Gold Diggers and Cliff Dwellers

Gold Diggers and Cliff Dwellers
Looking up Mineral Creek

After we finally picked up our new trailer in Colorado, we decided to postpone our West coast trip/ Honeymoon due to the unpredictable weather in California and to explore the South of New Mexico instead. More precisely, the rugged wilderness of the Gila National Forest, home of the Gila monster, its surrounding hot springs, and former mining towns.

Our first night was spent outside of Magdalena after which we made our way to Mineral Creek near Alma, past the tomb of Sergeant James Cooney. Cooney had discovered silver and gold reserves in the Mogollon mountains but kept this secret until he was discharged in 1876. His successful mining endeavor ended abruptly, when he was killed in an attack by the native Apache tribe. The area around the Gila NF has been known to be rich in various minerals and precious metals since the founding of Silver City in 1870. Billy The Kid fans might recognize Silver City as one of his areas of operation. Today we can still get an idea of what life was like back then, in the times of the gold rush, thanks to the abundance of abandoned mines and ghost towns, such as Pinos Altos, Mogollon, Kingston, and many more.

We attempted a very cold, wet, partly rugged, and steep hike along Mineral Creek, which required many river crossings. At this time of year it is fair to describe the flowing creek as a river, as the water was all the way up to our knees. The canyon itself is beautiful and we even came upon a now closed off entrance to a former mine. How exciting! As it would turn out, there are still many of those mine shafts around and some areas even have an active federal mining claim posted. However, we were in need of warming up and left for our third campsite at the San Francisco Hot springs south of Pleasanton. We found a remote spot at the edge of the canyon and hiked down Box Canyon the following morning in search of wild hot springs. The hike from the official parking lot is well maintained and very pretty in the spring. Getting to the actual hot spring required, - you guessed it- another river crossing. We were lucky to have it all to ourselves, as it was a Monday, and if you don't mind swimming spiders, you get quite a view while soaking.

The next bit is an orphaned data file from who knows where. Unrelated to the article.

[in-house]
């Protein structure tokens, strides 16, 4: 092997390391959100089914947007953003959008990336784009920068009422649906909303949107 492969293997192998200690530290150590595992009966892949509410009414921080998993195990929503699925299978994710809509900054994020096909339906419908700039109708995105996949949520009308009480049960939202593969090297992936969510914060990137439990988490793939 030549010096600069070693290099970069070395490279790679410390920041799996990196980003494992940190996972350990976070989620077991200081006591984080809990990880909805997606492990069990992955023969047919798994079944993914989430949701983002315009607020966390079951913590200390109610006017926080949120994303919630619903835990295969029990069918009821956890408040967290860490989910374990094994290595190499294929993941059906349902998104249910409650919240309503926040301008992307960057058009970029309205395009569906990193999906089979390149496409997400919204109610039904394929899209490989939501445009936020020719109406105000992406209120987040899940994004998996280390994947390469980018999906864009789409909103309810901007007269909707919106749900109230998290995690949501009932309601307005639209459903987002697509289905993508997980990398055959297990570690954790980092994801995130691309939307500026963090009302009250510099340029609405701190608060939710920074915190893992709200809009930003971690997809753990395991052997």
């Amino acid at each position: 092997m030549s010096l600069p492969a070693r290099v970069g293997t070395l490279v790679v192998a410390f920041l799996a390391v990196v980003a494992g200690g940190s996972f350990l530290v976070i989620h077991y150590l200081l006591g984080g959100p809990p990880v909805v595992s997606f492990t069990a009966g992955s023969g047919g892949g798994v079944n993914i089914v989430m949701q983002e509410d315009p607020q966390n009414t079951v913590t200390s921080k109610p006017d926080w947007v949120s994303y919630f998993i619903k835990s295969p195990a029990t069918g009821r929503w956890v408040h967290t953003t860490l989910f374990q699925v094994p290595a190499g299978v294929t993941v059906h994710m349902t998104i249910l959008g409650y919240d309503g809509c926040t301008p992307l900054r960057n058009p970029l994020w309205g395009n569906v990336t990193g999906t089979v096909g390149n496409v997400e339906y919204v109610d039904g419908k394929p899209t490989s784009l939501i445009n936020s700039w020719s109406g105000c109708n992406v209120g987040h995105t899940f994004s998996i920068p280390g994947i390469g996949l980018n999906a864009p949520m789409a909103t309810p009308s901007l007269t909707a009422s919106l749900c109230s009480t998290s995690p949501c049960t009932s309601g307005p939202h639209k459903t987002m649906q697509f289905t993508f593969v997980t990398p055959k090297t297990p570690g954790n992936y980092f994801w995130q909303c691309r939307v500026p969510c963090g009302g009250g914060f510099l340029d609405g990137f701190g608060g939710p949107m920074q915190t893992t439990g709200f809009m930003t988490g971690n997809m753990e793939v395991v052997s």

The next day, we passed through the infamous Silver City, a now quirky town, filled with breweries, coffee shops, art galleries, and co-ops. While the Big Ditch doesn't look like much more than a common canal, it actually used to be Silver City's main street, that was washed away in a freak flood in 1895. The sunken canal was eventually transformed into a beautiful public park, with an impressive community made mural consisting of ceramic tiles to remind us of the event that changed the city.

The long and winding road into the Gila mountains is narrow but somehow surprisingly peaceful. We encountered a handful of other cars on our way in, most of them waved a friendly greeting. After reading some mixed reviews, we had initial doubts about our next camp spot, but -luckily- it would turn out to be the best decision of the whole trip. The access road to Gila Hot springs campground is steep, and many trailers would have trouble making the turn in. Fortunately, our new set up is moderate, and we managed to get the last trailer spot at this first- come- first- serve dispersed campground with three well maintained natural hot springs. As the whole campground only consists of 12 spots, (no hook-ups, if I may add), it feels private and peaceful, and you can enjoy your soak while listening to the baby goats next door and admire the beautiful sunset over the towering cliffs,(or sunrise if you are brave enough to face the early morning cold).